Tips on releasing stuck brake bleeder valve

JP

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99 Lumina...again, need to replace a brake hose, but I'm concerned that the brake bleeder valve will be stuck. Any tips on how to loosten one of those babys up? I plan to PB Blaster the heck out of it for a couple days beforehand. It seems to me that heat probably isn't a good idea on the brake caliper.
 

Mobile Dan

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A PB soak is good. I also like to tap the top of the bleeder with a ball peen while using a box end wrench to apply twisting force. I said "tap" because too much force can bust it right off.

Another tip is to use a socket, ratchet, and an extension at least 6 in long. This lets you use two hands (one hand on each end of the ratchet) sot that the bleeder receives 100% twisting force and 0% "leaning force". Hard to explain, but important to understand. Many lug nuts get broken off due to this kind of "leaning force" when people stand on their lug wrench.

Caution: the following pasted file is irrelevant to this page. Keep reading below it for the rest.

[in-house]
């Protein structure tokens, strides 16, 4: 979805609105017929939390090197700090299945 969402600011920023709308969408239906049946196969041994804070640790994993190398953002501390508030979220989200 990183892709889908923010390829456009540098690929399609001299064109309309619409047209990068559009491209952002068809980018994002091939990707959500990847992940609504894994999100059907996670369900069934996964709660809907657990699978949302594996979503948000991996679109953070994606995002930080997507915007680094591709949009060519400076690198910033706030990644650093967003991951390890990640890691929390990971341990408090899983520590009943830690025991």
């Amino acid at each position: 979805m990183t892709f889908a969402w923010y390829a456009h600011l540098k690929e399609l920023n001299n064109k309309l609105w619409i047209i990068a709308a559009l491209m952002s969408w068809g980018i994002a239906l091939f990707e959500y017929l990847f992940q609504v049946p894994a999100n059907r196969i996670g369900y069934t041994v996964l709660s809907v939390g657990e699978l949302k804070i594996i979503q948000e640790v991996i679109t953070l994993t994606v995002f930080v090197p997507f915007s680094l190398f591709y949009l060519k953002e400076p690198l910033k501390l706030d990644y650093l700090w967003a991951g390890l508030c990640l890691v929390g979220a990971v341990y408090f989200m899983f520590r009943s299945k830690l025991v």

JP

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Is there any way to tap those out if they get busted off? (I didn't break it...yet ;) )
 

Mobile Dan

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If you drill down though the center hole to remove the tip of the screw, that should relieve the "stuck" of the screw and an easy- out should work. A look at another bleeder screw should tell you how much to drill.
 

dabunk

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Old school trick if you have torch available. Using brazing tip, heat bleeder up red and let cool. Repeat about 3 or 4 times before you try to loosen. Almost always does the trick for me.
 

billr

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Use a six-point wrench to loosen it, even if that means starting with a socket-wrench. If you didn't understand what Danica meant about the pure twist, no lean, ask for clarification.
 

NickD